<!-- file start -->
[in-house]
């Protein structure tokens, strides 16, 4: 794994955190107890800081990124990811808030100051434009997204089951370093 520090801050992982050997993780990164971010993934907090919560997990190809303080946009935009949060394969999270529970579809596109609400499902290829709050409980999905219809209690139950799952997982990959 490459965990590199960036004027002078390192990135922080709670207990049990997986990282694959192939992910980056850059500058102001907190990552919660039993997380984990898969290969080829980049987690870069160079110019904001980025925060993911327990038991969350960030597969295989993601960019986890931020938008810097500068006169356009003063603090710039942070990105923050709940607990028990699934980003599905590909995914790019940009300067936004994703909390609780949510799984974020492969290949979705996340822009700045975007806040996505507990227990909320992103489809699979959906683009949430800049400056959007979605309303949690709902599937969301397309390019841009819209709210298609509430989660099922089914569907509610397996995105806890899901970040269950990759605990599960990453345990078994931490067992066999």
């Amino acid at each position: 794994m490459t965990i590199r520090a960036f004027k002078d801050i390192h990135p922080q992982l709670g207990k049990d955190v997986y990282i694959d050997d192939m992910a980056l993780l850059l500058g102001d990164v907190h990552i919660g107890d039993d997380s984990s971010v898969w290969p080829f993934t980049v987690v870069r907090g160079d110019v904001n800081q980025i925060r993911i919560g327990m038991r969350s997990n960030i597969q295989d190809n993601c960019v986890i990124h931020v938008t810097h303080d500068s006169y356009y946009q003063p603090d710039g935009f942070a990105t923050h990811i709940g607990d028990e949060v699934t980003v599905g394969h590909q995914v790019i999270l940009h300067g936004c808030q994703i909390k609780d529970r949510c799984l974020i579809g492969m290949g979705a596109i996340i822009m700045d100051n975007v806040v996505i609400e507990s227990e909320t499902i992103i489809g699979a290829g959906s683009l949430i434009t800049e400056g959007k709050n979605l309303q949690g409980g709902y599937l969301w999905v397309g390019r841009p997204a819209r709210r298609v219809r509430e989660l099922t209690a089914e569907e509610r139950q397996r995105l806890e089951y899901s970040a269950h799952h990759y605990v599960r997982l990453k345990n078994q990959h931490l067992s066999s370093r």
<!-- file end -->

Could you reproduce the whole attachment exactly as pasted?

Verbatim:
[in-house]
């Protein structure tokens, strides 16, 4: 794994955190107890800081990124990811808030100051434009997204089951370093 520090801050992982050997993780990164971010993934907090919560997990190809303080946009935009949060394969999270529970579809596109609400499902290829709050409980999905219809209690139950799952997982990959 490459965990590199960036004027002078390192990135922080709670207990049990997986990282694959192939992910980056850059500058102001907190990552919660039993997380984990898969290969080829980049987690870069160079110019904001980025925060993911327990038991969350960030597969295989993601960019986890931020938008810097500068006169356009003063603090710039942070990105923050709940607990028990699934980003599905590909995914790019940009300067936004994703909390609780949510799984974020492969290949979705996340822009700045975007806040996505507990227990909320992103489809699979959906683009949430800049400056959007979605309303949690709902599937969301397309390019841009819209709210298609509430989660099922089914569907509610397996995105806890899901970040269950990759605990599960990453345990078994931490067992066999």
């Amino acid at each position: 794994m490459t965990i590199r520090a960036f004027k002078d801050i390192h990135p922080q992982l709670g207990k049990d955190v997986y990282i694959d050997d192939m992910a980056l993780l850059l500058g102001d990164v907190h990552i919660g107890d039993d997380s984990s971010v898969w290969p080829f993934t980049v987690v870069r907090g160079d110019v904001n800081q980025i925060r993911i919560g327990m038991r969350s997990n960030i597969q295989d190809n993601c960019v986890i990124h931020v938008t810097h303080d500068s006169y356009y946009q003063p603090d710039g935009f942070a990105t923050h990811i709940g607990d028990e949060v699934t980003v599905g394969h590909q995914v790019i999270l940009h300067g936004c808030q994703i909390k609780d529970r949510c799984l974020i579809g492969m290949g979705a596109i996340i822009m700045d100051n975007v806040v996505i609400e507990s227990e909320t499902i992103i489809g699979a290829g959906s683009l949430i434009t800049e400056g959007k709050n979605l309303q949690g409980g709902y599937l969301w999905v397309g390019r841009p997204a819209r709210r298609v219809r509430e989660l099922t209690a089914e569907e509610r139950q397996r995105l806890e089951y899901s970040a269950h799952h990759y605990v599960r997982l990453k345990n078994q990959h931490l067992s066999s370093r």